INTRODUCTION In the twenty years that have passed since the idea behind The Catalogue of Semantic Shifts (CSSh) first emerged, numerous research projects with similar objectives and methodology have been launched. Consequently, lexical typology has developed from a marginal domain of linguistic typology into a leading trend not only within typology but in linguistics generally, providing a sphere in which to apply some of its newest ideas and methods. The framework of CSSh has been in development since 1998, beginning within the scope of my project on the typology of semantic derivation supported by the RFBR (Russian Foundation for Basic Research). Since 2002, the implementation of the CSSh in the form of the Database of Semantic Shifts in the Languages of the World (DatSemShift) has been carried out by a working group at the Institute of Linguistics of the Russian Academy of Sciences (Maria Bulakh, Dmitry Ganenkov, Ilya Gruntov, Timur Maisak, Maxim Russo, and Anna A. Zalizniak). From 2005 to 2009, our project was part of the international project “Core Vocabulary in a Typological Perspective: Semantic Shifts and Form/Meaning Correlations” supported by INTAS (The Inter- national Association for the Promotion of Cooperation with Scientists from the New Independent States of the Former Soviet Union) with Maria Koptjevskaja-Tamm as project coordinator. Information about the conceptual idea of CSSh, the architecture of the database (DatSemShift) in which it is implemented, and some preliminary conclu- sions concerning the occurrence of semantic shifts in the languages of the world may be found in Zalizniak 2001, 2008, 2009, 2013a, Gruntov 2007, Zalizniak et al. 2012. From 2013 until the spring of 2018, the DatSemShift has been available online at Elaboration of the CSSh framework and further develop- ment of the database are being conducted currently at the Institute of Linguistics within the scope of the project “Cognitive Mechanisms of Semantic Derivation in Light of typological data” by a working group (Maria Bibaeva, Tatjana Mikhajlova, Maria Orlova, Maksim Russo, Anna Smirnitskaya and Mikhail Voronov) under my guidance. A revised version of the Database of Semantic Shifts (DatSemShift.2.0) will be available at by the end of 2018. In this article, I would like to summarize the goals and the current conceptual state of CSSh and to determine its relationship to the contiguous areas of modern typological studies. SEMANTIC SHIFT AS EXTENDED POLYSEMY In CSSh, semantic shift (SSh) is understood as a cognitive proximity1 of two meanings A and B (or SOURCE-meaning and TARGET-meaning) that manifests itself in the fact that these two meanings are conflated within the limits of one word in an ex- tended sense (see below the list of realization types)2. No special metalanguage for the representation of meanings is presupposed-instead, we denote meanings A and B using elaborately developed semantic labels. English words which are unambiguous or have an obviously “main” meaning serve as such labels; if no appropriate word can be found, short formulas (e.g. ‘to have opinion’) or specifications in brackets like ‘to turn, rotate (tr.)’, ‘right (vs. left)’, ‘to deliver (a child)’ may serve this purpose. During the discussion of my presentation of the CSSh at the Australian National University (Canberra) in November 2003, Anna Wierzbicka suggested that all the mean- ings involved be defined by means of Natural Semantic Metalanguage3. Despite its overall attractiveness, this suggestion is hardly suitable for the development of a database of semantic shifts, as that could only start after the NSM definitions are established for all English words we use as semantic labels. Nevertheless, we believe that these two tasks can be addressed concurrently. A part of the semantic labels we use are English “expo- nents” of semantic primitives (such as THINK, KNOW, WANT, FEEL, SEE, HEAR, CAN, SAY, LIVE, DIE, TIME, PLACE, and some others) or of English words which are already defined in the NSM framework (see e.g. Wierzbicka 1972, 1980, 1996, 1999, 2006). As the number of such words increases, we may apply these new entries to refine the substance of corre- sponding semantic labels used in the database. At the same time, modern lexical semantics is rather skeptical about the possibility of drawing a strict borderline between poly- semy, vagueness, and context-conditioned variation (cf. Nerlich & Clarke 2004: 4; Taylor 2004: 35). The recent usage- and exemplar-based approaches argue that every use is distinct and that broader conceptualizations represent inductive generalizations over the instances (cf. Croft & Cruse 2004: 109ff.; Bybee 2010: 9). Thus, in order to introduce linguistic data into the database, we must map a semantic continuum of context-conditi- oned variants onto a set of discrete semantic labels. This inevitable simplification is coun- terbalanced by the fact that each lexeme that appears in a realization of a semantic shift has its dictionary definition provided along with it, as well as an example of its use 1 I.e. proximity of corresponding concepts in a mental space accounting for various mechanisms of semantic derivation; cf. the list of “cognitive-associative relations” in [Koch 2004]. Other similar terms are “conceptual contiguity”, “cognitive contiguity”, “proximity in conceptual space”, etc. 2 The most frequent case is unidirectional shift (A→B), other possibilities being bidirectional shifts (AB) and the shifts for which we cannot specify direction (A-B); see for more detail Zalizniak et al. 2012: 647. 3 On the use of NSM in cross-linguistic semantic studies see Wierzbicka 1992, 1999, 2002, Goddard and Wierzbicka 1994, Gladkova 2005, Goddard 2008, 2012, Gladkova, Larina 2018 among others. in the meaning being considered. Additionally, we constantly revise and adjust the sets of sematic labels, semantic shifts, and their realizations as the work on the database progresses. Thus, we consider the process of cross-linguistic identification of meanings to be recursive. If the same conflation of meanings occurs in comparable words of several languages, a semantic parallel arises4. For example, the semantic shift ‘to reach’  ‘to be sufficient’5 appears in the following linguistic units (each of them being a semantic parallel to all others): Rus. dostat’: А: dostat’ do potolka ‘to reach up to the ceiling’ В: esli dostanet sil ‘if (I) have enough strength ‘ Rus. khvatat’: А: khvatat’ za ruku ‘to grab by the hand’ В: mne ne khvataet deneg ‘I do not have enough money’ Germ. reichen: А: er reicht mit dem Kopf fast bis zur Decke ‘he pulls his head almost to the ceiling’; В: das Geld reicht nicht ‘(I) do not have enough money’ Sp. alcanzar: А: alcanzar con la mano ‘reach a hand ‘, alcanzar al techo ‘to reach up to the ceiling’ В: Cuando el trabajo no alcanza para vivir ‘when earnings are not enough to live on’; ¿Crees que tu conocimiento no alcanza? ‘Do you think that your knowledge is not enough?’ The existence of several semantic parallels indicates that the given combination of meanings reflects a pattern of linguistic conceptualization6. Revealing such patterns is one of the tasks of the Catalogue of semantic shifts, which might also be called a “Catalogue of semantic parallels”, since it represents a collection of semantic shifts reproduced in the languages of the world. Depending on the nature of the relationship between linguistic units having the meanings A and B in a given language we distinguish the following types of realizations of a semantic shift7: Synchronic polysemy: A and B are meanings of a polysemous word, e.g. Rus. golova ‘head (= upper part of the body)’ and ‘head (= unit, when counting cattle, cf. 20 golov ovec 4 On the use of semantic parallel in etymology and linguistic reconstruction see e.g. [Truba- chev 1976, 1988, Wilkins 1996]. In lexical typology this phenomenon is called “polygenetic semantic parallels in semantic change”, or simply “polygenesis” (Koch 2000, Gévaudan & Wiebel 2004, Koch 2008). 5 For this semantic shift see also Zalizniak, Toporova & Yanin 2005, Zalizniak 2009, Rakhilina, Kor-Shain 2010. 6 On the recurrence of a semantic shift as evidence of its cognitive significance see e.g. Brown and Witkowski 1983: 83; Sweetser 1990: 18ff, Traugott & Dasher 2002: 11; Blank & Koch 2000: 104; Koch 2000: 80; Koch 2004, 2008, Knyazev 2007: 45. 7 Cf. the notion “levels of colexification” in François 2008. ‘20 head of sheep’)’, Engl. to call ‘to call ‘ and ‘to give a telephone call’, Sp. sentir ‘to feel’ and ‘to be upset’ B is the meaning of a word and A is the meaning of its stem used in a morpho- logically complex word, e.g.: Rus. žena ‘wife’ and ženolyub ‘womanizer’ (SSh ‘woman’  ‘wife’), Rus. syr ‘cheese’ and syrnik ‘cottage cheese pancake’ (SSh ‘cottage cheese’  ‘cheese’); Rus. revnost’ ‘jealousy’ and revnostnyj ‘zealous, fervent’ (SSh ‘zeal, fervency’  ‘jealousy’). In this case the stem used in a morphologically complex word retains the diachronically primary meaning. Diachronic semantic evolution of a word in one language or from an ancestor language to a descendant language, e.g. semantic shift ‘zeal, fervency’  ‘jealousy’ which took place in Russian word revnost’ during the last two centuries; from Old Rus. krasьnyj ‘beautiful’ to Rus. krasnyj ‘red’ (SSh ‘beautiful’  ‘red’); from Latin caput ‘head’ to French chef ‘chief’ (SSh ‘head’  ‘chief’). Morphological derivation: [the main subtype] the meaning B is represented by a morphological deriva- tive from the word which has meaning A., e.g. Rus. slušat’ - slušat’sya (SSh ‘to listen’  ‘to obey’), prostit’ - prostit’sya (SSh ‘to forgive’  ‘to say goodbye’), Lat. capitulum ‘chapter’ from caput ‘head’ (SSh ‘head’  ‘chapter’); Sp. ventana from viento (SSh ‘wind’  ‘window’), Rus. okno from oko (SSh ‘eye’ ‘window’), ust’e from usta (SSh ‘mouth’  ‘mouth of a river’); Germ. anrufen from rufen (SSh ‘to call ‘  ‘to give a telephone call’), It. zucchino from zucca (‘pumpkin’  ‘vegetable marrow’)8; vice versa, meaning A is represented by a morphological derivative from the word which has meaning B, e.g. Rus. ženščina ‘woman’ morpologicaly derives from žena ‘wife’ (SSh ‘woman’  ‘wife’), muž - mužčina (SSh ‘man’  ‘husband’); Germ. Mann - Mensch (SSh ‘human being’  ‘male’), Lat. puto - computo (SSh ‘to calculate’  ‘to have opinion’); the meanings A and B are expressed by different grammatical forms of the same word, e.g. Anc.Gr. eidon (aorist-2 form) ‘to see’ and oida (perfect form) ‘to know’; Sp. celo ‘zeal, fervency’ and celos (plural form) ‘jealousy’. Cognates: Meanings A and B belong to words of two sister languages diachronically going back to one and the same root in their common ancestor; e.g.: Germ. Zahl ‘number’ and Engl. tale ‘story’ (Germanic cognates, SSh ‘to calculate’ - ‘to narrate’); Rus. meškat’ ‘to be slow ‘ and Pol. mieszkać ‘live, inhabit ‘ (Slavonic cognates); Lat. vertere ‘to turn’ and Germ. werden ‘to become’ (Indo-European cognates); Words of a single language having a common ancestor: Rus. videt’ ‘to see’ and vedat’ ‘to know’; Rus. golova ‘head’ and (borrowed from Ch.-Slav.) glava ‘chapter’. 8 Such linguistic data are traditionally interpreted as “motivational models”, cf. Tolstaya 2002, 2008; Koch, Marzo 2007, Marzo 2009 among others. Borrowing: B is the meaning of a borrowed word in the recipient language, while A is the meaning of its source in the donor language, e.g. Rus. original’nyj ‘peculiar, special’ is a loanword, from Germ. original ‘authentic, genuine’ (Krysin 1998: 493); Rus. sortir derives from the Fr. verb sortir ‘to go out’ (SSh ‘to go out’  ‘WC’). Since semantic evolution includes a stage of polysemy9, a set of facts that testify a given semantic shift can be presented in the form of several realizations. For example, the SSh ‘year’  ‘summer’ can be illustrated by the semantic evolution of the Rus. word leto, by the synchronic polysemy of the Old Rus. lĕto (Sreznevskij 1989, II: 78), or by the synchronic polysemy of the contemporary Rus. letо which preserves its old meaning ‘year’ in bound use (cf. pyat’ let ‘five years’) or as a part of a morphologically complex word (sf. mnogoletnij ‘of many years’). The SSh ‘zeal, fervency’  ‘jealousy’ can be testified, within the Rus. data, not only by the semantic evolution of the word revnost’, but also by polysemy realization type, since the adjective revnostnyj ‘ardent, earnest’ retains the source meaning of the stem. As evidence for the semantic shift ‘to hope’  ‘to wait’ one can use both the pair of cognate words Fr. espérer ‘to hope’ and Sp. esperar ‘to wait’, or the Lat. verb sperare having both meanings synchronically. In CSSh, synchronic polysemy and attested semantic evolution are considered as the basic types of realization. However, in some cases the only reliable evidence of a semantic shift arises from comparison of two cognate words in modern languages. One particular case of semantic shift is grammaticalization10, a shift where a target meaning is a grammatical one (i.e. belongs to the “universal grammatical inventory”), the Rus. verb sobirat’sya ‘to pack up’ has a derivative meaning ‘to plan ‘, which corresponds to the grammatical category “intentional prospective” (Plungian 2011: 387). The target meaning can also be “more grammatical” than the source meaning, cf. the analysis of the auxiliation of ‘threaten’ verbs in European languages in Cornillie 2004, Heine & Kuteva 2006: 80-92. Grammaticalization as a specific class of semantic shift can manifest itself in various types of realizations: polysemy (e.g. Fr. aller - the verb ‘to go’ and an auxiliary verb in the grammatical form Futur immédiat); semantic evolution (e.g. Fr. avoir ‘to have’ derives from the Lat. habere ‘to hold’); cognates (e.g. Fr. tenir ‘to hold’ and Port. auxiliary verb ter); morphological derivation, including any alteration of a morphosyntactic feature (e.g. Fr. connective de crainte que ‘in order not to’ derives from the verb craindre ‘to be afraid’, the Rus. conjunction xotya derives from a gerund form of the verb xotet’ ‘to want’, the interrogative particle razve derives from a preposition meaning ‘without, with the exception of’ etc.). A realization of a semantic shift thus occurs either when one word (wordstem) carries two meanings synchronically or diachronically or when a pair of cognate words diverge from a source word such that one carries meaning A while the other carries meaning B. Therefore, a semantic shift can be considered as an extension of the notion of polysemy due to the inclusion in the limits of a word the possibility of diachronic, 9 Cf. Sweetser 1990: 9; 22, Blank 2000: 10, Koch 2001, Evans & Wilkins 2000: 549, Traugott & Dasher 2002: 16 among others. 10 In an earlier version of this model (Zalizniak et al. 2012) grammaticalization was mistakenly considered to be one of the types of realization. dialectal and morphosyntactic variation11. Note that a similar extension of the scope of a word is already de facto generally accepted in etymology (cf. Sweetser 1990); cf. also a similar approach to polysemy in Arkad’ev 2002, Tolstaya 2008: 20 (among others), the principles of defining enantiosemy in Shmelev 2009 and the notion of “loose colexification” in François 2008. The notion of semantic shift as a unit of CSSh is close, but not identical, to the notion of semantic derivation. The term “semantic derivation” describes the phenomenon of more or less regular semantic change of a word that does not affect its form (cf. the term “regulyarnaya mnogoznačnost” in Apresjan 1974). The mechanism of semantic derivation presupposes a rule governing this process that makes it possible to generate derivative meanings of a certain type from original meanings of a certain class (Apresjan 1974, 2009, Nunberg, Zaenon 1992, Pustejovsky 1998, Paducheva 2004, Kustova 2004, among others). Semantic shift as a unit of CSSh presupposes no generative process or general rules governing formation of derivative meanings. Semantic shift reflects semantic associations between individual linguistic meanings (cf. the term “rapproche- ment sémantique” or “semantic association” used by Martine Vanhove (2008) and “sceplenie smyslov” [‘concatenation of meanings’] in Stepanov 1995), and their regularity manifests itself in the fact that the same semantic shift reproduces itself independently in words with the same original meaning in different languages. SEMANTIC TYPOLOGY AS TYPOLOGY OF SEMANTIC SHIFTS The term “semantic typology” has several meanings. Since the object of semantic typology is linguistic meaning, this term can be understood in the broadest sense as a generic term with respect to all typologies that deal with meaningful units of language, including lexical typology. This interpretation is shared, for example, by Nicholas Evans who quotes the definition “characteristic ways in which language [...] packages semantic material into words” from Lehrer 1992: 249 and says that “since words are only one type of sign we consider lexical typology to be that sub-branch of semantic typology concerned with the lexicon” (Evans 2011: 505). According to this understanding, grammatical typology should also constitute a branch of semantic typology (in the broad sense) insofar it represents the study of how languages “package” grammatical meanings. Under semantic typology in a narrow sense we understand the typology of semantic shifts, cf. a similar understanding of the term “semantic typology” in Trubachev 1988: 213, Gak 1998: 469, Hénault-Sakhno & Sakhno 2001, 2005; cf. also the term “typology of polysemy” in Zevakhina 1985 and the term “typologie des rapprochements sémantiques” in Vanhove 2008. Lexical typology as a branch of linguistics dealing with lexicalization patterns and the typology of lexical systems has a rather strong tradition (see e.g. Lehmann 1990, Talmy 2007, Koch 2001 among others). It should be noted that earlier this area was called “semantic typology”, and for this reason “semantic typology” is mentioned among the six typologies in the seminal paper by Greenberg (1957). However, as it is rightly observed by Peter Koch (Koch 2001: 1142), Greenberg clearly meant “lexical-semantic” 11 With the only exception of the realization type “morphological derivation”, subtypes (a) and (b). typology, which corresponds to “lexical typology” in the sense outlined above. St. Ullmann (1963) also identifies “semantic typology” as the typology of lexical systems. The modern lexical typology deals with ways of linguistic categorization (=lexica- lization) within conceptual domains and possible ways of distributing semantic material between lexemes as well as typologically relevant parameters of variation (cf. Rakhilina & Plungian 2007, Maisak & Rakhilina 2007, Britsyn et al. 2009, Koptjevskaja- Tamm 2015, Rakhilina & Reznikova 2016, among others). If we compare lexical typology and semantic typology in the narrow sense outlined above, we can see that they differ in the focus of the researcher’s interest. The object of lexical typology is the structure of lexical (sub)systems and the distribution of semantic material between words. In contrast, the typology of semantic shifts takes as its object pairs of genetically related meanings - the words that express these meanings are nothing more than “exponents” of the conceptual contiguity they reveal. From the standpoint of lexical typology, languages that “package semantic material into words” in similar ways, and particularly those that unite and oppose pairs of meanings in similar ways, belong to one and the same “type”. So, for example, English and French, which do not draw lexical distinction between the meanings ‘wife’s mother’ and ‘husband’s mother’ (English mother-in-law, French belle-mère), belong to the same type, whereas Russian, which has two different words (tešča and svekrov’), belongs to another type. Russian, which does not differentiate between ‘father’s brother’ and ‘mother’s brother’, belong to another type than Old Russian, which had two different words (stryj and uj) and so on. From the standpoint of CSSh, if we do not consider such words as English mother-in-law polysemous12 these facts do not provide a basis for any conclusions, because in such cases there are no semantic shifts in any of the languages being compared. From a lexico-typological point of view, German and Russian present different systematic features with respect to the SSh ‘male’  ‘husband’: Russian has two different words (muščina and muž), while German uses one and the same (Mann). Meanwhile, from the standpoint of CSSh, both languages belong to the same type, since the SSh ‘male’  ‘husband’ is present in both languages: in the form of polysemy in German and in the form of morphological derivation in Russian. The method of semantic maps, originally conceived for grammatical typology, is now commonplace in lexical typology (Croft 2003: 133-139, Haspelmath 1997, 2003, François 2008, van der Auwera 2008; for the newest findings in this area see Georga- kopoulos & Polis 2018 and The “clas- sical” semantic map is a graph with nodes standing for meanings and edges between nodes standing for relationships between meanings. This method allows researchers to display the possibilities of linguistic articulation within a given conceptual domain and to compare variants chosen by different language; e.g. the semantic map proposed in François 2008 outlines meanings derived from the meaning ‘to breathe’ and possible patterns of their “colexification” across a dozen languages. Another form of semantic map is a lexico-semantic table, as the investigated fragment of conceptual space may be mapped onto a one-dimensional scale (cf. the semantic map ‘tree’ - ‘wood’ - ‘forest’ in Haspelmath 2003, the semantic map 12 See the discussion of the problem of polysemy vs. syncretism in Zalizniak et al. 2012: 645-646. for the meanings ‘human being’ - ‘male’ - ‘husband’ in Zalizniak 2006: 411). We would like to suggest a modified variant of the table from Koch 2001: Table 1 ‘hair on the head’ ‘hair in the beard’ ‘hair on the human body’ ‘hair on the animal’s body’ ‘wool’ English hair wool German Haar Wolle Russian volosy šerst’ Latin capilli pilus vellus, lana French cheveux poil laine Italian capelli pelo lana This method of presentation has two main characteristic features that distinguish it from the format used in the DatSemShift: firstly, there are more than two meanings compared; secondly, the problem of distinguishing between polysemy and semantic generality (syncretism) does not arise, as it is only the fact of colexification that matters (cf. Haspelmath 2003: 231, François 2008: 169). A lexico-semantic table can be trans- formed into a “lexical matrix” (see Georgakopoulos & Polis 2018: 5, Table 3). Such a lexical matrix for the semantic map ‘to wander’ - ‘to get lost’ - ‘to be wrong’ - ‘to fornicate’ has been suggested in Zalizniak 2001 (Table 2 below represents its modified version): Table 2 ‘to wander’ ‘to get lost’ ‘to be wrong’ ‘to fornicate’ Lat. errare + + + Old.-Russ. blouditi + + + Russ. bludit’ + Russ. bluzhdat’ + Russ. zabludit’sya + Russ. zabluzhdat’sya + In the CSSh format this information can be represented as a chain of shifts, each of them displaying a set of realizations (including “loose colexification”, e.g. realizations of the type “morphological derivation”): SSh ‘to wander’  ‘to get lost’: Lat. errare (“polysemy”); Russ. bludit’ - zabludit’sya (“morphological derivation”) SSh ‘to get lost’  ‘to be wrong’: Lat. errare (“polysemy”); Russ. zabludit’sya - zabluzhdat’sya (“morphological derivation”) SSh ‘to be wrong’  ‘to fornicate’: Old-Russ. blouditi (“polysemy”); Russ. bludit’ - zabluzhdat’sya (“morphological derivation”) The fact that these semantic shifts form a chain can be detected by carrying out an automated search for the same meaning in the SOURCE and TARGET class. On the whole, one can say that the method of semantic maps is more suitable for “intra-domain connections” (cf. Sweetser 1990: 19), whereas the CSSh is more appropriate for describing “inter-domain connections”. See also Smirnitskaya 2018 on the comparison of the semantic maps and the CSSh methodologies. In recent years, the domain of lexical typology has expanded. Maria Koptjevskaja- Tamm includes in the scope of lexical typology a “semasiological perspective” concerned with the mechanisms of semantic derivation in addition to its main “onomasiological perspective” (Koptjevskaja-Tamm 2012). This expanded understanding is reflected in the volume “The Lexical Typology of Semantic Shifts” (Juvonen & Koptjevskaja- Tamm 2016) which includes studies done from both perspectives. Conceptually closest to the CSSh are two projects also realized in the form of computer databases-DECOLAR (Dictionnaire étymologique et cognitive des langues romanes, and LexiTypDia (Lexical change - polygenesis - cognitive constants: The human body), see Blank & Koch 2000; Blank et al. 2000, Koch et al. 2003, Gévaudan et al. 2003. Other initiatives close to the CSSh that should be mentioned include a project on the typology of semantic associations directed by Martine Vanhove (Vanhove 2008), an investigation of Russian-French etymological parallels by Serguei Sakhno (Sakhno 1999, 2001; Hénault-Sakhno & Sakhno 2005), and the most recent project CLICS (Database of Cross-Linguistic Colexifications; see List et al. 2018). The concept of a dictionary of semantic shifts goes back to ideas put forward in Buck 1971, Benveniste 1954, Schröpfer 1956, Trubachev 1964, Havlová 1965, Gak 1998. IDENTIFYING SEMANTIC SHIFTS: SOME PROBLEMATIC POINTS Identifying semantic shifts is a complex task, as there is no algorithm for this procedure. Although any attempt to collect and analyze a variety of linguistic facts as evidence for a certain semantic shift requires the use of certain methods and instruments, this process is not fully formalized and ultimately relies on the experience and intuition of the researcher. The main problematic points that arise while identifying semantic shifts (discussed in Zalizniak 2001, 2008, 2013a, Zalizniak et al. 2012: 644-649) are: delimitation between polysemy and syncretism (semantic generality); establishment of the direction of a semantic shift; distinguishing between morphological derivation of subtype (a) that represents realization of a semantic shift vs. morphological derivation that represents a well-defined word-formation model (e.g. the pairs of words agree and disagree does not imply a seman- tic shift ‘agree’  ‘disagree’); treatment of semantic calques and of the inherited polysemy; presentation of “multiple” semantic shifts. Some additional considerations regarding the identification of semantic shifts should be added here. CSSh presents semantic shift as a binary relation. In reality, semantic evolution as well as synchronic semantic derivation usually include more than two steps, and the boundaries between them are rather fuzzy. The “extraction” of pairs of discrete meanings that form relevant semantic shifts presents the more difficult part of the work. In doing this, we deliberately simplify the real picture of semantic evolution, leaving aside various attendant circumstances, including possible intermediate steps. For example, the French verb demeurer has undergone a semantic evolution from the meaning ‘to be slow’ (Lat. demorari) toward ‘to dwell’ (this is the main contempo- rary meaning of the French demeurer). An intermediate step of this evolution was ‘to remain in some place for some time’ [Rey 2000: 1031], with a derivative meaning ‘to continue to be in a certain state’. The Latin verb demorari and French demeurer both possess other meanings as well. Deliberately simplifying the linguistic reality, we postulate the semantic shift ‘to be slow’  ‘to dwell’. Another example of such a simplification (reduction) of the real way of semantic evolution could be the semantic shift ‘to ride’  ‘to be ready ’, realized in Engl. ride, ready (Blumfil’d 1968: 475) and Germ. reiten, bereit, includes an intermediary step ‘ready to ride’; cf. a similar semantic shift demonstrated by Germ. words fahren, fertig (Paul’ 1960: 110]). An intermediate step of the semantic shift ‘to reach’  ‘to be sufficient’ mentioned above can be observed in the following uses cited in Dal’s dictionary (Dal’ 1994: IV, 1174): Ruž’e za reku ne khvatit ‘the gun will not reach across the river’, Šest ne khvataet dna ‘the pole does not get to the bottom’ etc. Reconstruction of the semantic history of individual words is an exciting research topic, but it cannot be realized by means of CSSh methodology. Semantic shift as a unit of the DatSemShift associates two meanings of given words, extracting them from a multitude (or rather a continuum) of meanings that they encom- pass. It is a conventional metalinguistic construction, and as such it has no chronology and no intermediate logical steps. Although delimitation between polysemy and homonymy often is problematic, it is necessary because homonyms do not imply semantic shifts (cf. an opposite attitude towards homonymy in Georgakopoulos & Polis 2018). For example, in Russian there are many homonymic prefixed verbs, which include the same prefix in different mean- ings, e.g. zalečit’ ranu ‘heal the wound’ and zalečit’ čeloveka ‘make smb. worse by unskillful treatment’. Sometimes this difference results in a semantic contrast, which can be treated as enantiosemy, cf. examples from the article (Shmelev 2009): proslušat’ vystuplenie - ‘to listen to a speech’ and ‘to miss, not to catch what was said’; vyvodit’ krolikov ‘to breed, grow up rabbits’ and vyvodit’ tarakanov ‘to exterminate cockroaches’, zadut’ sveču ‘blow out the candle’ and zadut’ domnu ‘blow a blast furnace’, pereizbrat’ ‘elect X again’ and ‘elect another person instead of X’, obnesti ‘to serve every- body’ and ‘pass over while serving’. However, such pairs do not imply the existence of a semantic shift ‘А’  ‘not-А’. Semantic contrast between two meanings of a prefixed verb is to some extent an accidental effect due to the use of different (but not opposite) meanings of the prefix (for more detailed discussion see Zalizniak 2006: 298-235). The real direction of semantic shift may be opposite to what is observed. For example, in Old-Rus. the stem strad- with original meaning ‘suffer’ acquired a derivative meaning ‘work’; thus Old-Rus. words stradati ‘to work’, stradnikъ ‘worker’, strada ‘work’ (Sreznevskij 1989, 3: 530-533) demonstrate the semantic shift ‘to suffer’  ‘to work’13. The meaning ‘to work’ subsequently has been lost over time. So, one might 13 The same semantic shift took place in Rus. stem trud-, with actual meaning ‘work’ and original meaning ‘suffer’ (Sreznevskij 1989, 3: 1007), which remains in the locution natrudit’ nogu ‘to hurt [one’s] foot’; cf. also Fr. peine, which has passed the way of semantic derivation ‘punishment’  ‘suffering’  ‘work’ and preserves all three meanings in the form of synchronous polysemy (the last one only in the idiom ne vaut pas la peine ‘not worth the trouble’, cf. the Rus. equivalent ne stoit truda). mistakenly treat the pair Old-Rus. stradati and Rus. stradat’ as a realization of the reverse SSh ‘to work’  ‘to suffer’. Meanwhile, this reverse semantic shift also exists, as in Lat. labor or in Sp. trabajo, both words having derivative meaning ‘suffering’. In such cases we use a bidirectional arrow for the semantic shift in the Catalogue and specify the direction for each realization. Sometimes the direction of semantic shift cannot be established; in such cases, the associated meanings are related with a simple dash. See Zalizniak et al. 2012: 647 for more detail. 5. CONCLUDING REMARKS The Catalogue of Semantic Shifts has clearly defined basic principles, its primary notions being those of a semantic shift, which is understood as a relation of cognitive proximity between two linguistic meanings, and a realization of a semantic shift, i.e. one polysemic word or a pair of cognate words that act as “exponents” of this relation. The typology of semantic shifts occupies a position at the crossroad of semantic, lexi- cal and grammatical typologies, overlapping each of these areas of study in terms of linguistic data and methods used. However, the domain of CSSh does not coincide with any of them. The intersection with grammatical typology arises from the fact that grammaticalization is a specific case of semantic shift. The area of semantic typology does not have sharply defined boundaries, since any linguistic typology that has meaning- ful units as its object is semantic typology in a broad sense - therefore, we have termed the typology of semantic shifts “semantic typology in a narrow sense”. Finally, the intersection with lexical typology (in its expanded sense) lies in the domain of its “semasiological perspective”. Today, twenty years since the project of a Catalogue of Semantic Shifts was initially formulated, the idea that synchronic polysemy and diachronic semantic evolution represent two complementary aspects of the same phenomenon has become a generally accepted fact and the foundation of modern theories of diachronic semantics. The frame- work of CSSh is the theoretical foundation for identifying recurring cross-linguistic seman- tic shifts, which we are subsequently collecting in a database, semantic shift being under- stood as an extension of the notion of polysemy. I sought to demonstrate that the notion of semantic shift as defined in CSSh is just a formalization of an instrument of linguistic analysis that is already quite common in various areas of linguistics. Semantic shift pro- vides a basis for the notion of semantic parallel used in the historical linguistics and etymology, for motivational models in word-formation, it is a central notion for gram- maticalization theory. Finally, semantic shift is one of various types of implicit meanings (along with presuppositions and connotations) that shape of the “linguistic model of the world” (Tolstaya 2002, 2008, Russo 2014, Zalizniak 2013b). Linguistic data contained in the Database of Semantic Shifts can be used in all these areas, in order to provide semantic plausibility criteria for linguistic reconstruction, to act as empirical evidence for cognitive mechanisms of linguistic conceptualization, or to aid in identifying specific features of the semantic system of a given language or group of languages.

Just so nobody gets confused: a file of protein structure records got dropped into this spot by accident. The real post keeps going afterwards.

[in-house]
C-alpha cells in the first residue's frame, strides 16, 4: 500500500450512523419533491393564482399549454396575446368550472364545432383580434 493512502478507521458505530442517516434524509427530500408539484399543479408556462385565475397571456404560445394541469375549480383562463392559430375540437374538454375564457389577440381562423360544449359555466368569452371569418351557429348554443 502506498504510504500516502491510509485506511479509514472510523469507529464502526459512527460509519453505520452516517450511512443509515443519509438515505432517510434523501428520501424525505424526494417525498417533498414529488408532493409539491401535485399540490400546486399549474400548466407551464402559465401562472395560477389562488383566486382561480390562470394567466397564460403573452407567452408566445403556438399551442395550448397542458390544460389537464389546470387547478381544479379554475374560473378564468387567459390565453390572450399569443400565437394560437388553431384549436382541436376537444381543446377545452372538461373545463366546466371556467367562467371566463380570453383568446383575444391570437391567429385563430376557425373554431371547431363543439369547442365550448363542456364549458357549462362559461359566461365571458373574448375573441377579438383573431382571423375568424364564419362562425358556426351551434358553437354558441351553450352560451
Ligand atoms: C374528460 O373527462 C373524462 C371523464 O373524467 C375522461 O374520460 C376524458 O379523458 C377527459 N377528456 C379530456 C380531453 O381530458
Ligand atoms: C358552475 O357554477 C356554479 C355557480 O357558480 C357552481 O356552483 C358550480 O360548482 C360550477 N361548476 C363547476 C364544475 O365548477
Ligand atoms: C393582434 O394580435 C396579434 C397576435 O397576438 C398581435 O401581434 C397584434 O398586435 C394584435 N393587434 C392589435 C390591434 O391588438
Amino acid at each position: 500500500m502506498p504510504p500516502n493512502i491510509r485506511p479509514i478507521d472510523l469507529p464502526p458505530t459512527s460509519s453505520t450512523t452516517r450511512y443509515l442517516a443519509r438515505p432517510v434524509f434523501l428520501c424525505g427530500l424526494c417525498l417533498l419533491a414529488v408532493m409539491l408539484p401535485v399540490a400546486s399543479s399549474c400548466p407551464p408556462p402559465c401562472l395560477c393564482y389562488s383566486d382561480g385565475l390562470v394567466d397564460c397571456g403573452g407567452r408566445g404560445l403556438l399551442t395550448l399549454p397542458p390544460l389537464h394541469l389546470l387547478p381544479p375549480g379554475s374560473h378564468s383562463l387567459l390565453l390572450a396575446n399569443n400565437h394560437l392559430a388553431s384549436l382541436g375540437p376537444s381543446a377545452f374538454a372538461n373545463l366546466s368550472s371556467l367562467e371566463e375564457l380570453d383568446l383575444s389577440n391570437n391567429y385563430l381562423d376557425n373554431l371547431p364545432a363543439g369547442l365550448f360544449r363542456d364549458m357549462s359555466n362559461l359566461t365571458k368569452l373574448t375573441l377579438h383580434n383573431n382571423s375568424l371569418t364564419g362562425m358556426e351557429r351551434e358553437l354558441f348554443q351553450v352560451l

Anna A Zalizniak

Institute of Linguistics of the Russian Academy of Sciences

1 B. Kislovskij Ln., Moscow, 125009, Russia Doctor of Philology, a Chief Researcher at the Institute of Linguistics of the Russian Academy of Sciences, a Leading Researcher at the Federal Research Centre of Computer Science and Control of the Russian Academy of Sciences.